Emotional stress is also another issue which teenage mothers have to deal with along with financial strains. Teen mothers may have limited social contacts and friendships because they do not have time for anything other than their baby. Lack of a social life and time for herself may cause the teenage mother to become depressed or have severe mental anxiety. Depression may become worse for a teenage mother because she usually does not know much about child development or about how to care for their children. Children who are born to teenage mothers usually suffer from poor parenting. Also, children of teenage parents start being sexually active before their peers and they are more likely to become teenage parents themselves. These children may also suffer from financial difficulties similar to that of their parents. Children whose mothers are age seventeen or younger are three times as likely as their peers to be poor, and are likely to stay poor for a longer period of time. Children born to teenage mothers are also at an intellectual disadvantage.

Teen mothers face greater health risks than older mothers, such as anemia, pregnancy induced hypertension, toxemia, premature delivery, cervical trauma, and even death. Many of these health risks are due to inadequate prenatal care and support, rather than physical immaturity. The teenage mother is more likely to be undernourished and suffer premature and prolonged labor. Death rate from pregnancy complications are much higher among girls who give birth under age fifteen. Poor eating habits, smoking, alcohol and drugs increase the risk of having a baby with health problems. The younger the teenage mother is, the higher the chances are that she and her baby will have health problems. This is mainly due to late prenatal care, if any, and poor nutrition. An adolescent mother and her baby may not get enough nutrients and, because the mother's body is not fully mature, and thus she may have many complications throughout the duration of her pregnancy.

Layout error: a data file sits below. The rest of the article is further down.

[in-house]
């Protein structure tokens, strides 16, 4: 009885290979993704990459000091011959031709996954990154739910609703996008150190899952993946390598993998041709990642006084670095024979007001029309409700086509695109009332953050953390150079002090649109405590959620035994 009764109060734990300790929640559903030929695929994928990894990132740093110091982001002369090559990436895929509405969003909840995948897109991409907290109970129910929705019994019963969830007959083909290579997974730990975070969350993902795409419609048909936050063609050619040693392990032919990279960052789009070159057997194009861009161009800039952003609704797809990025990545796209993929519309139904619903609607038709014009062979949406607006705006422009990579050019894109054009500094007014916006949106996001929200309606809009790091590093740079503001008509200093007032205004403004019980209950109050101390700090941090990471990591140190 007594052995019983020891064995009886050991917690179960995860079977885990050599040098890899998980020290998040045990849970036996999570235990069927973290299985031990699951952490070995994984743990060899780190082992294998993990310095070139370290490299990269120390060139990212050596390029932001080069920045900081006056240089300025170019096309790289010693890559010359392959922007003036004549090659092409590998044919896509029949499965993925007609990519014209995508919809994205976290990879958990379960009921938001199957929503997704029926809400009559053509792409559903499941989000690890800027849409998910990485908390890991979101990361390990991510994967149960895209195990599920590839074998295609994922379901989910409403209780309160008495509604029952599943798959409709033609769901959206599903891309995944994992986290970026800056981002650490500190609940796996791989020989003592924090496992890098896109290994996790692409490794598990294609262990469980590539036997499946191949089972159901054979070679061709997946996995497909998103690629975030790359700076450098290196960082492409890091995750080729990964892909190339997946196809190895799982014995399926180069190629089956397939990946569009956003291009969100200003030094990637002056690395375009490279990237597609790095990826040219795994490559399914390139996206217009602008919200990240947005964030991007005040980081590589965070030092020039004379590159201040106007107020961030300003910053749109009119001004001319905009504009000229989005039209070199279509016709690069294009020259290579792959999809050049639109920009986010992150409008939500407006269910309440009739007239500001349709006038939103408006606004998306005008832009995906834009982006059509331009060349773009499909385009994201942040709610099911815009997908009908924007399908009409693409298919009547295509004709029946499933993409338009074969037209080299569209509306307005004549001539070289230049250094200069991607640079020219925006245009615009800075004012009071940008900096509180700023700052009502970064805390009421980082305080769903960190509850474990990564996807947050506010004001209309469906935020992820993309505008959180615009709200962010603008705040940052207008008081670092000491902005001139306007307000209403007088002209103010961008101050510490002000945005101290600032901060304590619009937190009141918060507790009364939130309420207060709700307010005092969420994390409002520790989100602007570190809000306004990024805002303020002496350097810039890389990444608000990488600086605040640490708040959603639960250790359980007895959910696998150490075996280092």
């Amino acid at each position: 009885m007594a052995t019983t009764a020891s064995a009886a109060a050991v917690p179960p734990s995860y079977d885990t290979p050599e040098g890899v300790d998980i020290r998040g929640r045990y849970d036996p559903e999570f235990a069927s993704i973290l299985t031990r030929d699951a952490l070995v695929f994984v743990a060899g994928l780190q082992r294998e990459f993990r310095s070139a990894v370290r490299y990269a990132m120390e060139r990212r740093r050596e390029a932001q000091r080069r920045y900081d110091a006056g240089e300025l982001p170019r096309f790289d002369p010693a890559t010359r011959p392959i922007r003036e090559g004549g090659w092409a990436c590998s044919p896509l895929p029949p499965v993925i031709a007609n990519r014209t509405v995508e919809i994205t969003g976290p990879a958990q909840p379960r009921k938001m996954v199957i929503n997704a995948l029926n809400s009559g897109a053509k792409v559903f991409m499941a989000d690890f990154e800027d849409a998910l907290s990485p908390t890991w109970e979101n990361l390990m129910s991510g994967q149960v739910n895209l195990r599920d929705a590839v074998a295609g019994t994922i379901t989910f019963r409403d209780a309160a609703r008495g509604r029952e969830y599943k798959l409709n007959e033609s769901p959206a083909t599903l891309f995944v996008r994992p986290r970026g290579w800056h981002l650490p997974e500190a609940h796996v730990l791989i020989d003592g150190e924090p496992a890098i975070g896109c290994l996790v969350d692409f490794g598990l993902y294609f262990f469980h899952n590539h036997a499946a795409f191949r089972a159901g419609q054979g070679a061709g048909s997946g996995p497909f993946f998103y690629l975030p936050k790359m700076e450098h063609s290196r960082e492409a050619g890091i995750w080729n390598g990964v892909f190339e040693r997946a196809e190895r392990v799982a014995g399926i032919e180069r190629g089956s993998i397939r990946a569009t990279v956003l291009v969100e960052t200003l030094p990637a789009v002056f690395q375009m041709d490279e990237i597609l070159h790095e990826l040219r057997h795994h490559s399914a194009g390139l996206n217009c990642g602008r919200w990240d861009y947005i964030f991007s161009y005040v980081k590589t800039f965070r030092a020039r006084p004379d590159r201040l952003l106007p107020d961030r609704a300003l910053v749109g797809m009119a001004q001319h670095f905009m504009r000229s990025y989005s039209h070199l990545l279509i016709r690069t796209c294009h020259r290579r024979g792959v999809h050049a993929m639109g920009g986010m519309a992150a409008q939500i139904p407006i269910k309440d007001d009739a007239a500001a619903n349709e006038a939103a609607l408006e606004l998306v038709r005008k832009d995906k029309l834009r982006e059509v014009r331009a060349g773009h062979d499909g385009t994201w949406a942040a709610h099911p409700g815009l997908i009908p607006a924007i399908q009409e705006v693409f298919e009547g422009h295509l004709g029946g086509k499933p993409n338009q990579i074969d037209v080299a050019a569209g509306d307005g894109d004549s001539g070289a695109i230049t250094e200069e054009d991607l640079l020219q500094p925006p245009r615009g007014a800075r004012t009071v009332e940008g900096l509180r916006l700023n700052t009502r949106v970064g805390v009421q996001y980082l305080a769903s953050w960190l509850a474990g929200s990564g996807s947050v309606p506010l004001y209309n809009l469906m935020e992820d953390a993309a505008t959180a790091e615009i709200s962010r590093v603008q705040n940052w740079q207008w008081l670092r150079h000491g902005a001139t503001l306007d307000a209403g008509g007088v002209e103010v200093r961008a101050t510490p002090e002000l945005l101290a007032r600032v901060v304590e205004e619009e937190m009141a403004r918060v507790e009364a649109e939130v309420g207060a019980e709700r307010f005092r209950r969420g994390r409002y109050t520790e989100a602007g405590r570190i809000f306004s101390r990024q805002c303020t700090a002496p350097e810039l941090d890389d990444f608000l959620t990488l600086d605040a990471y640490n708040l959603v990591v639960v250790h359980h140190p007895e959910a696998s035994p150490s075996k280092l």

Along with the mother, the children of teenage parents too often become part of a cycle of poor health, school failure, and poverty. Infants born to teenage mothers are at a high risk of prematurity, fragile health, the need for intensive care, cerebral palsy, epilepsy, and mental retardation. Low birth weight is the most immediate health problem. Babies born to teenagers are often born too small, too soon. The death rate for babies whose mothers are under fifteen years of age is double that of babies whose mothers are twenty to thirty years old.